Charlottesville’s population has jumped 13% in the last decade, but that growth appears to be tapering off, according to estimates released Monday by the University of Virginia’s Weldon Cooper Center for Public Service.
Weldon Cooper demographers estimate that 49,181 people lived in Charlottesville, as of July 1, 2019. Meanwhile, Albemarle County’s population is approaching 110,000 people, a 10% increase from the 2010 census. Overall, the Charlottesville metropolitan area’s population has gone up by 9.6% over the last decade to 220,832.
Since 2010, Albemarle County’s population has slowly ticked up each year from 99,010 to the current estimate of 109,722.
Hamilton Lombard, a Weldon Cooper demographer who prepared the estimates, said Charlottesville had stronger growth than Albemarle County earlier in the decade.
“It had to balance out,” he said.
Weldon Cooper’s estimates serve as the state’s official figures in between the U.S. Census. The state and local governments use the estimates to plan and budget. The 2019 estimates are the last batch released before the federal government conducts its decennial count of every person in the country.
Charlottesville, Albemarle County and Louisa County were among the top 20 localities in the state that saw the most growth, percentage-wise, since 2010.
During the last decade, Virginia’s population growth slowed, and much of the growth was concentrated in the Hampton Roads, Northern Virginia and Richmond metropolitan areas, according to the estimates. Compared to 2010, the state’s population grew by 6.7% to 8.5 million residents.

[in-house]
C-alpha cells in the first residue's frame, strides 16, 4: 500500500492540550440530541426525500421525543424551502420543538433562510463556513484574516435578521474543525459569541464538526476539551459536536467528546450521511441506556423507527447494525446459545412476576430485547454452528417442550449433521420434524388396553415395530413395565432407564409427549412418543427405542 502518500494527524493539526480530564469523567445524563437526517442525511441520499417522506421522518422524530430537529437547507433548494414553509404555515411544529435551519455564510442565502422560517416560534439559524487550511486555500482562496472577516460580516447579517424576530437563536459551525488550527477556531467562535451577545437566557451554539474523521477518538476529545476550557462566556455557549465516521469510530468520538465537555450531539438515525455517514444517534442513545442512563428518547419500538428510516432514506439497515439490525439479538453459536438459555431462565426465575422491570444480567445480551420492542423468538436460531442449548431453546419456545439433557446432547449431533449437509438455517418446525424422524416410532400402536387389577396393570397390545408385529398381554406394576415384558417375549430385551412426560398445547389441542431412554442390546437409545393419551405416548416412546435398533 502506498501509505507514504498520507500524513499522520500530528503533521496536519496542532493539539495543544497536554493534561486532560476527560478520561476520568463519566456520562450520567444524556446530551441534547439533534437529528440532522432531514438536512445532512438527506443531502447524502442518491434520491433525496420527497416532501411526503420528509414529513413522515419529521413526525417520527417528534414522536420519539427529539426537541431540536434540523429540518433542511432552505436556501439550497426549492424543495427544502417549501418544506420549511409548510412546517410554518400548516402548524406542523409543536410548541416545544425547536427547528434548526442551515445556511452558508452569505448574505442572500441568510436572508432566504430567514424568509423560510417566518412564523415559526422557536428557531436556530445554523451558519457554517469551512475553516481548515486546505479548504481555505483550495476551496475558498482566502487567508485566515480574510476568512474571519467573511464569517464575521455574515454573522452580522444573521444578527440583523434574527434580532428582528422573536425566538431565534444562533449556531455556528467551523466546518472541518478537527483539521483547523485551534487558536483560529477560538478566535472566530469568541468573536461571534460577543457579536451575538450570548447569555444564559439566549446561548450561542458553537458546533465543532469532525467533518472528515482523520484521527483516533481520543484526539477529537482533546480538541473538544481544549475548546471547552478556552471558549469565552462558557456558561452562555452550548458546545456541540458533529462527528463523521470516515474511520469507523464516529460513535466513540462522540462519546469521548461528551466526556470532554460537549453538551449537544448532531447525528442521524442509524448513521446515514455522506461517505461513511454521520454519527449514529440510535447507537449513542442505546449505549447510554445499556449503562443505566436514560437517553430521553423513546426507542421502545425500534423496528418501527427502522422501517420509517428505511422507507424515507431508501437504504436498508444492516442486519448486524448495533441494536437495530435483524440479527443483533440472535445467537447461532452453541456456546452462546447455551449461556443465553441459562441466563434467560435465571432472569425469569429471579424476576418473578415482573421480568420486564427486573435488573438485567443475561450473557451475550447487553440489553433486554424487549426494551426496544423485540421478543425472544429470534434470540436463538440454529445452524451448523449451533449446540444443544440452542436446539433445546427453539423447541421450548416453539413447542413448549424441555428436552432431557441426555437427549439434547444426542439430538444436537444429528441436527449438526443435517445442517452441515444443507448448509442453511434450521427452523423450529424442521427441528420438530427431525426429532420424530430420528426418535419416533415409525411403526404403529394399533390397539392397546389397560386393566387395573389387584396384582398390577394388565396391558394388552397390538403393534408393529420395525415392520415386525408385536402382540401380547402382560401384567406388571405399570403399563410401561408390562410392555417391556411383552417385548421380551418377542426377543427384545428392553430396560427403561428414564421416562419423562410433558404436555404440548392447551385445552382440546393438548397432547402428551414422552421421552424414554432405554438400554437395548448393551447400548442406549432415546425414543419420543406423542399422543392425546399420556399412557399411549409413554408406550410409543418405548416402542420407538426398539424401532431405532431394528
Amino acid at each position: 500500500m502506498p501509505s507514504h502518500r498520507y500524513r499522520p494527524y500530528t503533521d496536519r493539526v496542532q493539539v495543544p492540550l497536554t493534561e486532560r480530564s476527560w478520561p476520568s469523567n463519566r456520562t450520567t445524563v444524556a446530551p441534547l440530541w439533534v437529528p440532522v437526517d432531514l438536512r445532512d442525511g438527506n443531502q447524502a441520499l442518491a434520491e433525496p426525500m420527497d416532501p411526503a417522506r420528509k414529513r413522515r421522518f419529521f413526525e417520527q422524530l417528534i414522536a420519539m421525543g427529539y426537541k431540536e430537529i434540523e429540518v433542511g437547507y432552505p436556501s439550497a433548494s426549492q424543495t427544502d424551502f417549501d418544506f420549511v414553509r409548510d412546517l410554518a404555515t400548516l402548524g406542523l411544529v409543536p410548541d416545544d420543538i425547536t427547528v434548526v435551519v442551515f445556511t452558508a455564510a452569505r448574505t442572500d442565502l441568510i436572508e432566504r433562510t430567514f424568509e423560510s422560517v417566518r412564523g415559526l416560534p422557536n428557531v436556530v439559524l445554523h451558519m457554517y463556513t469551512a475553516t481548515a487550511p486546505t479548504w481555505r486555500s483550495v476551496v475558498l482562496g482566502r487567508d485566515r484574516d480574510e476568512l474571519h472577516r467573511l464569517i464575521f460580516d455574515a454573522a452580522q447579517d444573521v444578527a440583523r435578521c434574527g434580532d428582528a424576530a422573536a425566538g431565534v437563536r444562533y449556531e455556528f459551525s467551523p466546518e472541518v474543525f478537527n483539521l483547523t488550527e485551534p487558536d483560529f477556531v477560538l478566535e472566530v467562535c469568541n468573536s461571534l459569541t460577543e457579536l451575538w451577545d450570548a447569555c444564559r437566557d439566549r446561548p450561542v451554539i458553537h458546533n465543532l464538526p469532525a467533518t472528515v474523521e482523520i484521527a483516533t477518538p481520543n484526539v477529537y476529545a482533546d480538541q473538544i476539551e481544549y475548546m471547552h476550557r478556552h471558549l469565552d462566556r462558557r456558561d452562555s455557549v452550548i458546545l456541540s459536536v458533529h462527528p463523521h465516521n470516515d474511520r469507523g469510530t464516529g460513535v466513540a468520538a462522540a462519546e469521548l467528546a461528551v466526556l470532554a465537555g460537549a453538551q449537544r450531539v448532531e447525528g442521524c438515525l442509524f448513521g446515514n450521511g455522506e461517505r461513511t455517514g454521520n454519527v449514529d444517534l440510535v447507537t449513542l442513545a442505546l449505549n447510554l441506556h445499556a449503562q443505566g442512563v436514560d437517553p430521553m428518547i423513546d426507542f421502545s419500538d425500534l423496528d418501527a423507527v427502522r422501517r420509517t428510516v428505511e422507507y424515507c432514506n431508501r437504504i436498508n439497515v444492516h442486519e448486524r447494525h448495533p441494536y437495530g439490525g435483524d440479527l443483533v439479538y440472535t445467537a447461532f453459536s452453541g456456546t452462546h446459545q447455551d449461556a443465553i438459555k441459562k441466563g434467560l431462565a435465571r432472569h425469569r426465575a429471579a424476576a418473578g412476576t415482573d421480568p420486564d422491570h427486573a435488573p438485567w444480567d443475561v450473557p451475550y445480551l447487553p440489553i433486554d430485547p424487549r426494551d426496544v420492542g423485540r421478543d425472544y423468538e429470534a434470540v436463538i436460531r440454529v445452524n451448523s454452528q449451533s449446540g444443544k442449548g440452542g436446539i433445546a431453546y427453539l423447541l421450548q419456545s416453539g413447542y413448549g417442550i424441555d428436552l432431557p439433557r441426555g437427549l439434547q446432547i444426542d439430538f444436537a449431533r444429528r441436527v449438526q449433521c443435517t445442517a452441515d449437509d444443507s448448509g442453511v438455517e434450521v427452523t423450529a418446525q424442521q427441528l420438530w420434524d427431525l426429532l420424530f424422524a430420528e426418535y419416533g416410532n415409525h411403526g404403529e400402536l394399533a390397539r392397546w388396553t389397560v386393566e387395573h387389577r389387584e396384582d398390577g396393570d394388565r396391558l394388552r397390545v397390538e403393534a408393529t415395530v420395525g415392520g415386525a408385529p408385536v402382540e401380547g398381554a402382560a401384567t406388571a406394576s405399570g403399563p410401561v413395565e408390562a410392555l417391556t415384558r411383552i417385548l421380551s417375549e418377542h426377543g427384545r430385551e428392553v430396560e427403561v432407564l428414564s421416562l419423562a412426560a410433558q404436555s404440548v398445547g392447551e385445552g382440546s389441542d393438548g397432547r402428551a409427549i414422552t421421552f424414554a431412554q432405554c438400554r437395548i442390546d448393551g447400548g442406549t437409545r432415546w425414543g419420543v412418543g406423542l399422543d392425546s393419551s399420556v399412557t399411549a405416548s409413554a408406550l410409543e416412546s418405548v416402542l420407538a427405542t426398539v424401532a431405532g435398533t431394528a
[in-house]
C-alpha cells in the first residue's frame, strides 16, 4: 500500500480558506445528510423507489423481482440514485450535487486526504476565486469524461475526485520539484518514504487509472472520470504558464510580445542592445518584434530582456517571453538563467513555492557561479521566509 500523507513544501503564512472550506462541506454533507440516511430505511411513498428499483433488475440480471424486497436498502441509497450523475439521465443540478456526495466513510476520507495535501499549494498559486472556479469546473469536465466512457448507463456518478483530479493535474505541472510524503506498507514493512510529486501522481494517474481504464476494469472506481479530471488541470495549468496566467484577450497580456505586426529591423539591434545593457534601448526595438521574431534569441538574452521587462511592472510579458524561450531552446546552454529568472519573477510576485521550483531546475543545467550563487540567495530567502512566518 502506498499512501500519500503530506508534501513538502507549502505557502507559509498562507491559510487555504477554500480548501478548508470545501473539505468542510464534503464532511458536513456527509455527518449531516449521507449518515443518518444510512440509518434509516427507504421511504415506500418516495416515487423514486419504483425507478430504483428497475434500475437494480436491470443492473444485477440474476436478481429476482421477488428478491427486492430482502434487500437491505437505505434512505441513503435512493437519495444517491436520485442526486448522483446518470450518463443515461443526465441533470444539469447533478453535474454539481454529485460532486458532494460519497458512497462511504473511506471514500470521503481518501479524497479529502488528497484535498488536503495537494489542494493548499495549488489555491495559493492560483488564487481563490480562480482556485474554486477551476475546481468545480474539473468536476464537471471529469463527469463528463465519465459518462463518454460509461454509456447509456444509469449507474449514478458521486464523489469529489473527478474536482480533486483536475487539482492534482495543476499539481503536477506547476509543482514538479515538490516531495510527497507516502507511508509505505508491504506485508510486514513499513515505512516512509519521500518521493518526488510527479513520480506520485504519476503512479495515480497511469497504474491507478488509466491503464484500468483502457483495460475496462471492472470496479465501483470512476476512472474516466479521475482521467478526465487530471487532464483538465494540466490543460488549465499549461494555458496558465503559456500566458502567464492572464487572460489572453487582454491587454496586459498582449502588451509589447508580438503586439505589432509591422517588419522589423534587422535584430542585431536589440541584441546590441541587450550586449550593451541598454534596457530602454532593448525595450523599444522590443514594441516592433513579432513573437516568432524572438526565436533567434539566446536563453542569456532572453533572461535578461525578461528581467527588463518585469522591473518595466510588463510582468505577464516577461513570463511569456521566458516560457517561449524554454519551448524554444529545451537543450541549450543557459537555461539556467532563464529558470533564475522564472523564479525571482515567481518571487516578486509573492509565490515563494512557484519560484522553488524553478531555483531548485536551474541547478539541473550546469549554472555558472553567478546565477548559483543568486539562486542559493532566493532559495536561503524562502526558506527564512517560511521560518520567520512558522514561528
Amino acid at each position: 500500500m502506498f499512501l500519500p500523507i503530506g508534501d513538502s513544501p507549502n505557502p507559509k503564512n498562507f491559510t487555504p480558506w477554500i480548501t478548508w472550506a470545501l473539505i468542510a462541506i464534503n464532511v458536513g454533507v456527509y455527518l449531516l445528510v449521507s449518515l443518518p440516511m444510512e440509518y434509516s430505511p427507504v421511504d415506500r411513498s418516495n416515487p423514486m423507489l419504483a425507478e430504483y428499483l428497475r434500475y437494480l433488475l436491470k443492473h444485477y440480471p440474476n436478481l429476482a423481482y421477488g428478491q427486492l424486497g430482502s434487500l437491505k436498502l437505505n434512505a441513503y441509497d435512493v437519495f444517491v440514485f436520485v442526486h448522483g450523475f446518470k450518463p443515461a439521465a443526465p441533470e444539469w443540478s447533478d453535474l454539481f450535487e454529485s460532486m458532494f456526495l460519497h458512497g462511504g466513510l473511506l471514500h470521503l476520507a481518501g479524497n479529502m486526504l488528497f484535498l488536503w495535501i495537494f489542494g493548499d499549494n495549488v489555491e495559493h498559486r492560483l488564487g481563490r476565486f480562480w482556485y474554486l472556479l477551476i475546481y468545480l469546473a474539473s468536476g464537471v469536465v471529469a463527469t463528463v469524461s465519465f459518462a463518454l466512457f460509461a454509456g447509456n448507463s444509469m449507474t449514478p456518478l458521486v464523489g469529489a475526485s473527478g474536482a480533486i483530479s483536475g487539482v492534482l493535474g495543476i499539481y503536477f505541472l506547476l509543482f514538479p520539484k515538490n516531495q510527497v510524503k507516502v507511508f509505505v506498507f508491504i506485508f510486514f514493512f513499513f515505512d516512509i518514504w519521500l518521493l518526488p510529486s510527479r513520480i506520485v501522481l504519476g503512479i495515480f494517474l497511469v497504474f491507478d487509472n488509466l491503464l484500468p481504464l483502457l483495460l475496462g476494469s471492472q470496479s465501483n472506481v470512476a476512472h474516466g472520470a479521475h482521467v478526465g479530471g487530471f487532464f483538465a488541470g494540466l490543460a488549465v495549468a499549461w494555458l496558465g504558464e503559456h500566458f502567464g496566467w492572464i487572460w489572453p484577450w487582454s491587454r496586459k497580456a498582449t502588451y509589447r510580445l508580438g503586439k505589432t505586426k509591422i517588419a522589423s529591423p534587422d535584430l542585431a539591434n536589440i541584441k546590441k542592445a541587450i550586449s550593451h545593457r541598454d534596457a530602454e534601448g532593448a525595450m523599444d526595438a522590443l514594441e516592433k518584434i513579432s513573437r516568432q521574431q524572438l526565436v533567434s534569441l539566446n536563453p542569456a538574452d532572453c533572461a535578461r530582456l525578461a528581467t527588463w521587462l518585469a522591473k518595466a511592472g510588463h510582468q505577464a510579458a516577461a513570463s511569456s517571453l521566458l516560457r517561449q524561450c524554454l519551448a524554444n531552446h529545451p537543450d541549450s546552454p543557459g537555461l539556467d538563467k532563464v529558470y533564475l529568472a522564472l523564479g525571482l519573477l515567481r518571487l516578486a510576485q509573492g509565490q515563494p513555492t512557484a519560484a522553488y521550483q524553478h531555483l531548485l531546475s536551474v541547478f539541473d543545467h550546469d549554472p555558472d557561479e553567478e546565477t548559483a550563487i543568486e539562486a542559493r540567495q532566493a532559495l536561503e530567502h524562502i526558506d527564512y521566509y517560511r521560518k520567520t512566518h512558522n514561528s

The lower rates of growth are due to more people moving out of state than moving in, according to the center.
“The main reason Virginia is not growing as quickly as it has in recent decades is that it is no longer able to attract enough residents from other states to make up for the Virginians who are moving out of the commonwealth,” Lombard said in a news release.
In an interview, Lombard said the state’s slowing growth stood out to him and should raise questions for state and local officials.
“It’s remarkable how much less growth we’ve had,” he said.
From 2000 to 2010, the state’s population grew by 13%, according to census data.
Lombard used changes in housing stock, school enrollment, births, deaths and driver’s licenses to calculate the populations, according to a news release.
Fifty-one of Virginia’s 95 counties have lost population since 2010, according to the release. Locally, Buckingham, Nelson and Madison counties have seen slight population decreases.
While cities such as Charlottesville have seen gains over the decade, that growth is slowing as population estimates have accelerated in some suburban counties, according to Weldon Cooper.
This is the first year since the 2010 census that population estimates have decreased compared with the previous year. Last year, the center estimated that 49,281 people were living in Charlottesville, a hundred more than the 2019 estimate.
In recent years, the population shifts started to look similar to what happened in the late 2000s, when investment in cities spurred more housing construction in surrounding counties.
“It’s a sign of a healthy economy,” Lombard said.
The estimate does include UVa students, he said, adding that the opening of the new residence hall, Bond House, prevented the city’s population from declining further.
Lombard said the center uses the annual dorm count from the beginning of the school to year and allocate students to Albemarle or Charlotteville based on their on-campus housing.